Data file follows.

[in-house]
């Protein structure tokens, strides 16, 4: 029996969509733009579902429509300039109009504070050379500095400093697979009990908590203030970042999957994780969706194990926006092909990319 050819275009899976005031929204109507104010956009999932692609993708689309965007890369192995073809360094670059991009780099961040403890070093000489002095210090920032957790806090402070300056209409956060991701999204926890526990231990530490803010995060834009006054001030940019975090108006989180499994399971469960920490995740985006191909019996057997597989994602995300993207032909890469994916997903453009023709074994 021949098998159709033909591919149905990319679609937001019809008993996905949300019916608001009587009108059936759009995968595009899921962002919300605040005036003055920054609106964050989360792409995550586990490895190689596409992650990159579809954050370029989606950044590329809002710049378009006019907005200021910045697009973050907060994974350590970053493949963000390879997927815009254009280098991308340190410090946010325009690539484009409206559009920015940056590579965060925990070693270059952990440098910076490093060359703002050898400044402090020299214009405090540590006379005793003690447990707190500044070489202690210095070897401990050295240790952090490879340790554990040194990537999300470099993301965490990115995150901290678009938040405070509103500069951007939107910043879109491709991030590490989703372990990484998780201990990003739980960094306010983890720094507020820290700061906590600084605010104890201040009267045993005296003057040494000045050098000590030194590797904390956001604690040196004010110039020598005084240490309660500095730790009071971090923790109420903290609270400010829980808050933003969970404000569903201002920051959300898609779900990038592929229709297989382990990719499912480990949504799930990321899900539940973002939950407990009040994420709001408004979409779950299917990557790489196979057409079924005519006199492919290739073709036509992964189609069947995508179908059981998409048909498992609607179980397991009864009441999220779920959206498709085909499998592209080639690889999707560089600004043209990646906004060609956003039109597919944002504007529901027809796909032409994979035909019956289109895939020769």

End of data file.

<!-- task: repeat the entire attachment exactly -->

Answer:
[in-house]
């Protein structure tokens, strides 16, 4: 029996969509733009579902429509300039109009504070050379500095400093697979009990908590203030970042999957994780969706194990926006092909990319 050819275009899976005031929204109507104010956009999932692609993708689309965007890369192995073809360094670059991009780099961040403890070093000489002095210090920032957790806090402070300056209409956060991701999204926890526990231990530490803010995060834009006054001030940019975090108006989180499994399971469960920490995740985006191909019996057997597989994602995300993207032909890469994916997903453009023709074994 021949098998159709033909591919149905990319679609937001019809008993996905949300019916608001009587009108059936759009995968595009899921962002919300605040005036003055920054609106964050989360792409995550586990490895190689596409992650990159579809954050370029989606950044590329809002710049378009006019907005200021910045697009973050907060994974350590970053493949963000390879997927815009254009280098991308340190410090946010325009690539484009409206559009920015940056590579965060925990070693270059952990440098910076490093060359703002050898400044402090020299214009405090540590006379005793003690447990707190500044070489202690210095070897401990050295240790952090490879340790554990040194990537999300470099993301965490990115995150901290678009938040405070509103500069951007939107910043879109491709991030590490989703372990990484998780201990990003739980960094306010983890720094507020820290700061906590600084605010104890201040009267045993005296003057040494000045050098000590030194590797904390956001604690040196004010110039020598005084240490309660500095730790009071971090923790109420903290609270400010829980808050933003969970404000569903201002920051959300898609779900990038592929229709297989382990990719499912480990949504799930990321899900539940973002939950407990009040994420709001408004979409779950299917990557790489196979057409079924005519006199492919290739073709036509992964189609069947995508179908059981998409048909498992609607179980397991009864009441999220779920959206498709085909499998592209080639690889999707560089600004043209990646906004060609956003039109597919944002504007529901027809796909032409994979035909019956289109895939020769």